Observing Ramadan at Seattle U
Posted by Corinne Pann on Wednesday, May 1, 2019 at 3:58 PM PDT
By Amina Ibrahim and Anab Nur
Ramadan marks the ninth month of the lunar calendar in Islam. For Muslims around the world, the holy month is spent fasting, refraining from food and drink, from sunrise to sunset. In Seattle, this means we fast from 4 a.m. to 8:30 p.m. People who participate in the fast wake up before 4 a.m. to eat suhoor (a pre-dawn meal) and then offer a morning prayer. In addition to their normal daily activities, Muslims spend the month of Ramadan increasing their prayers, reciting the Quran, and giving to charity. During this holy month, Muslims reflect on how to better perform Islamic values in their daily lives, such as patience, solidarity, and peace. Each night, as the sun sets, we break our fast with a date and a glass of water surrounded by family, friends, and community members. The end of Ramadan is marked by a religious holiday called Eid-Al Fitr.
Celebrating Ramadan at a university and in a country where many people have never met a Muslim presents an array of challenges. Many people are unaware of Ramadan. Many Muslims I know recall being met with wide eyed shock as they are asked, “Not even water!” after telling a non-Muslim they are observing Ramadan. Yes, we do not eat or drink anything, not even water. Observing Ramadan while in college sometimes means taking an exam at 2 p.m. when we haven’t consumed anything for over eight hours. It means not always being in community for iftar (the breaking of the fast) as intended, because we are studying for finals.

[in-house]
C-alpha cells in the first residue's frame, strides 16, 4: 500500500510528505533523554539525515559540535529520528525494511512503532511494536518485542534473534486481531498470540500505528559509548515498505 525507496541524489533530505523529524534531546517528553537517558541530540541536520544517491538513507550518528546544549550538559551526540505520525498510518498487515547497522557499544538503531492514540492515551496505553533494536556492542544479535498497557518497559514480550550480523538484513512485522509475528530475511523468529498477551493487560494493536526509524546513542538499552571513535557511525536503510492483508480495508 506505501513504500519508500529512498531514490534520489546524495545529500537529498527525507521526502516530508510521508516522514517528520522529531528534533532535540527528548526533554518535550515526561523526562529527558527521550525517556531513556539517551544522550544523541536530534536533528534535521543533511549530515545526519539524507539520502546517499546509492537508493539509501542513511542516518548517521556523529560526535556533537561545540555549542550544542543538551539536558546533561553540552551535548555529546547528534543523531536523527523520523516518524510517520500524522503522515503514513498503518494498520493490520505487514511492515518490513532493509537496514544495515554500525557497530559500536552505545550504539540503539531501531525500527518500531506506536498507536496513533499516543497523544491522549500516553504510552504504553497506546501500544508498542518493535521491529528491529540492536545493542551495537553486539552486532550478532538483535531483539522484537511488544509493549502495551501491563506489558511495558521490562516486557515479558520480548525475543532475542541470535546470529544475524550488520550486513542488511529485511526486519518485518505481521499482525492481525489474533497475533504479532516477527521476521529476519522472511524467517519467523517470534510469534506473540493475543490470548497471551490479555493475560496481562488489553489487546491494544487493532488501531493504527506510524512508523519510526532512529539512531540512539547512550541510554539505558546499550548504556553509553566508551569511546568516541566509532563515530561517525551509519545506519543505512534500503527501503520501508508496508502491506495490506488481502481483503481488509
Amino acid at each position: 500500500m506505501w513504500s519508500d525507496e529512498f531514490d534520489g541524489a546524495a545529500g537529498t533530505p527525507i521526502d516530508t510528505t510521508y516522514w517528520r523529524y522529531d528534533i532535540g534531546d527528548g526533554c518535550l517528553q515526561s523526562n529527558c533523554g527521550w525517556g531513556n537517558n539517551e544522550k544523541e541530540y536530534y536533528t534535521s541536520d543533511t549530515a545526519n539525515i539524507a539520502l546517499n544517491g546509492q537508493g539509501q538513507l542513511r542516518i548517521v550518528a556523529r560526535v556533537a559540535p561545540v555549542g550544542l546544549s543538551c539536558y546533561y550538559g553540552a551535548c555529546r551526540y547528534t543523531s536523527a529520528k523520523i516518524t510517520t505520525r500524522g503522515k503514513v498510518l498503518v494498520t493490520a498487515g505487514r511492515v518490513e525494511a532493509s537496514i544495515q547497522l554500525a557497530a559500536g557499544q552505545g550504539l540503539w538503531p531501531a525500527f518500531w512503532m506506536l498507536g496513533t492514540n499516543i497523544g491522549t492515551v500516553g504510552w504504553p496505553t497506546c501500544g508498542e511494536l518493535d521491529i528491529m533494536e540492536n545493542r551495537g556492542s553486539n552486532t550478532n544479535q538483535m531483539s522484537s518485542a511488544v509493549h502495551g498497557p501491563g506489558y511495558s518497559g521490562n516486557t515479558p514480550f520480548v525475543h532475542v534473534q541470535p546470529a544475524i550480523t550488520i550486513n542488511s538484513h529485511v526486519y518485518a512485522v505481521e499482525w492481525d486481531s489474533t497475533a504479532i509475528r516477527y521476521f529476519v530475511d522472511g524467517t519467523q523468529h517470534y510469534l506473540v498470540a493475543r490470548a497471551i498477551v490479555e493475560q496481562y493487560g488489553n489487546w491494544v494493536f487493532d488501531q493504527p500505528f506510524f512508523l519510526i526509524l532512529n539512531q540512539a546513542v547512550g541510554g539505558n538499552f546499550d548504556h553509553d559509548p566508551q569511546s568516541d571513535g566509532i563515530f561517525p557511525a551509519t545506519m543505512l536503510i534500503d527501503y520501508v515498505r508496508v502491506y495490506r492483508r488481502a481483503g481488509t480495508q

But, Ramadan at Seattle U has also meant being able to break fast with other Muslim students and Campus Ministry staff members at 9 p.m. It has allowed for Muslim students to pause and spend time reflecting on the purpose of education, social justice, and community. We find ways to connect with other Muslims on campus during this month; we decide on which days we want to break fast together, share tips on how to get through long days full of classes and work, offer up spaces to one another to take quick midday naps, and frequently come together to pray in congregation.
It is difficult to practice a spiritual fast in a community that does not also pause and reflect with you. However, it also offers a unique experience for Muslims in college. We get to find ways to intentionally integrate some of the most beautiful aspects of our faith into our daily lives in hopes that these practices will continue and grow beyond this month. We are constantly looking for ways to reach out to the community around us to share iftar meals, to tell them about our practices, or to extend our patience and solidarity to them when necessary.
This Ramadan we strongly urge you if you are not Muslim to reach across to your Muslim neighbor. Attend an interfaith iftar at a local mosque and pause and reflect during this holy month.